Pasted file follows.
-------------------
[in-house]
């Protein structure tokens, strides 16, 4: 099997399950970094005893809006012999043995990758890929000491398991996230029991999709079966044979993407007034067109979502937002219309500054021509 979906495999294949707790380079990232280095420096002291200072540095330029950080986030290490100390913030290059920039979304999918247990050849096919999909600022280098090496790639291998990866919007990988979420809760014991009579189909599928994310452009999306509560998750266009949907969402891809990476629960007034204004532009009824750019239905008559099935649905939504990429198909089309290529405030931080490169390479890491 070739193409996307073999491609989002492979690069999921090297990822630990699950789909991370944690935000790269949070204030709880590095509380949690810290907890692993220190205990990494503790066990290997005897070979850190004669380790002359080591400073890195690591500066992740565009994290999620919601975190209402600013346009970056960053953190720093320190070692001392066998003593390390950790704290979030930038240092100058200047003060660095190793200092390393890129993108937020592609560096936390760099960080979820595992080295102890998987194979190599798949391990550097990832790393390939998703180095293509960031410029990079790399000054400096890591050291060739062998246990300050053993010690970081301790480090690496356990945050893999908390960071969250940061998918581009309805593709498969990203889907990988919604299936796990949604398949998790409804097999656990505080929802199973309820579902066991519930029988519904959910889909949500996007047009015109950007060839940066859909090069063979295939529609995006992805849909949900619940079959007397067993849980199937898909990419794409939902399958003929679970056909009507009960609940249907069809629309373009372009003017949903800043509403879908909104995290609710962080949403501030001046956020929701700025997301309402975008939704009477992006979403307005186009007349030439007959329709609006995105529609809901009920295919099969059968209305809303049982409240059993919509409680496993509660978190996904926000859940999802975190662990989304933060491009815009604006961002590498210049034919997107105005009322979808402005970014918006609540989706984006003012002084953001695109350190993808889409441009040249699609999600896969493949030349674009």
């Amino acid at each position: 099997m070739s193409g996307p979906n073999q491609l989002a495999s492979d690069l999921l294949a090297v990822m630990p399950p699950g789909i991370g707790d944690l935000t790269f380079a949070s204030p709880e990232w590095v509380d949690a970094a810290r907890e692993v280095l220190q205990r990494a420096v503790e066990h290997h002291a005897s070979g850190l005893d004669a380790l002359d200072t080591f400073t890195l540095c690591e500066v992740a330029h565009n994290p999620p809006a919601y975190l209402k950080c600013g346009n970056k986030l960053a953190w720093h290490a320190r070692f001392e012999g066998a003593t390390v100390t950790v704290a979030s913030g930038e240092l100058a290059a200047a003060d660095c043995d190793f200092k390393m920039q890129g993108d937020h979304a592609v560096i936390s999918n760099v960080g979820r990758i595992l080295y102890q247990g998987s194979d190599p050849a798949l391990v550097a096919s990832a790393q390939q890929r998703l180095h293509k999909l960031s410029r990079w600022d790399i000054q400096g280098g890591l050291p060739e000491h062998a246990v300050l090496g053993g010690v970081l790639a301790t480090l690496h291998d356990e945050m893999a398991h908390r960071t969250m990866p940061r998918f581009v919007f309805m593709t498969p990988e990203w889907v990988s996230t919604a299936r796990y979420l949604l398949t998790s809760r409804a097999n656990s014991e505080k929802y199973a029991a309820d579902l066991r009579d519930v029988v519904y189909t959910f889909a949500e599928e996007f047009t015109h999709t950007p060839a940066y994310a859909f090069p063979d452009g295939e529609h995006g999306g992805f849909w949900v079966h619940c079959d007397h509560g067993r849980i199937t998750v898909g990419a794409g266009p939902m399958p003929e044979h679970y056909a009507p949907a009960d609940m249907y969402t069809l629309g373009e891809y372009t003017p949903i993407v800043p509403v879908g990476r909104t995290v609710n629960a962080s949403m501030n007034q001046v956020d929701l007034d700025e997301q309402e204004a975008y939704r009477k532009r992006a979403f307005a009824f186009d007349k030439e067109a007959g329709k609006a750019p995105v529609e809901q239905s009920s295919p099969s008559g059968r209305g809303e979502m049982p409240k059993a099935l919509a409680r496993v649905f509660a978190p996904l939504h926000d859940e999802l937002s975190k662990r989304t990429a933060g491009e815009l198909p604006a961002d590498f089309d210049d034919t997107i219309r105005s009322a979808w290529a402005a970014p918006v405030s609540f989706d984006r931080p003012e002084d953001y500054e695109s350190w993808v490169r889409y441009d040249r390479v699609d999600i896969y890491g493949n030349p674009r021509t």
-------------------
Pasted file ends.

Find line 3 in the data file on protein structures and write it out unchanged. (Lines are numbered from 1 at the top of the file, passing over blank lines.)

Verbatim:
């Amino acid at each position: 099997m070739s193409g996307p979906n073999q491609l989002a495999s492979d690069l999921l294949a090297v990822m630990p399950p699950g789909i991370g707790d944690l935000t790269f380079a949070s204030p709880e990232w590095v509380d949690a970094a810290r907890e692993v280095l220190q205990r990494a420096v503790e066990h290997h002291a005897s070979g850190l005893d004669a380790l002359d200072t080591f400073t890195l540095c690591e500066v992740a330029h565009n994290p999620p809006a919601y975190l209402k950080c600013g346009n970056k986030l960053a953190w720093h290490a320190r070692f001392e012999g066998a003593t390390v100390t950790v704290a979030s913030g930038e240092l100058a290059a200047a003060d660095c043995d190793f200092k390393m920039q890129g993108d937020h979304a592609v560096i936390s999918n760099v960080g979820r990758i595992l080295y102890q247990g998987s194979d190599p050849a798949l391990v550097a096919s990832a790393q390939q890929r998703l180095h293509k999909l960031s410029r990079w600022d790399i000054q400096g280098g890591l050291p060739e000491h062998a246990v300050l090496g053993g010690v970081l790639a301790t480090l690496h291998d356990e945050m893999a398991h908390r960071t969250m990866p940061r998918f581009v919007f309805m593709t498969p990988e990203w889907v990988s996230t919604a299936r796990y979420l949604l398949t998790s809760r409804a097999n656990s014991e505080k929802y199973a029991a309820d579902l066991r009579d519930v029988v519904y189909t959910f889909a949500e599928e996007f047009t015109h999709t950007p060839a940066y994310a859909f090069p063979d452009g295939e529609h995006g999306g992805f849909w949900v079966h619940c079959d007397h509560g067993r849980i199937t998750v898909g990419a794409g266009p939902m399958p003929e044979h679970y056909a009507p949907a009960d609940m249907y969402t069809l629309g373009e891809y372009t003017p949903i993407v800043p509403v879908g990476r909104t995290v609710n629960a962080s949403m501030n007034q001046v956020d929701l007034d700025e997301q309402e204004a975008y939704r009477k532009r992006a979403f307005a009824f186009d007349k030439e067109a007959g329709k609006a750019p995105v529609e809901q239905s009920s295919p099969s008559g059968r209305g809303e979502m049982p409240k059993a099935l919509a409680r496993v649905f509660a978190p996904l939504h926000d859940e999802l937002s975190k662990r989304t990429a933060g491009e815009l198909p604006a961002d590498f089309d210049d034919t997107i219309r105005s009322a979808w290529a402005a970014p918006v405030s609540f989706d984006r931080p003012e002084d953001y500054e695109s350190w993808v490169r889409y441009d040249r390479v699609d999600i896969y890491g493949n030349p674009r021509t």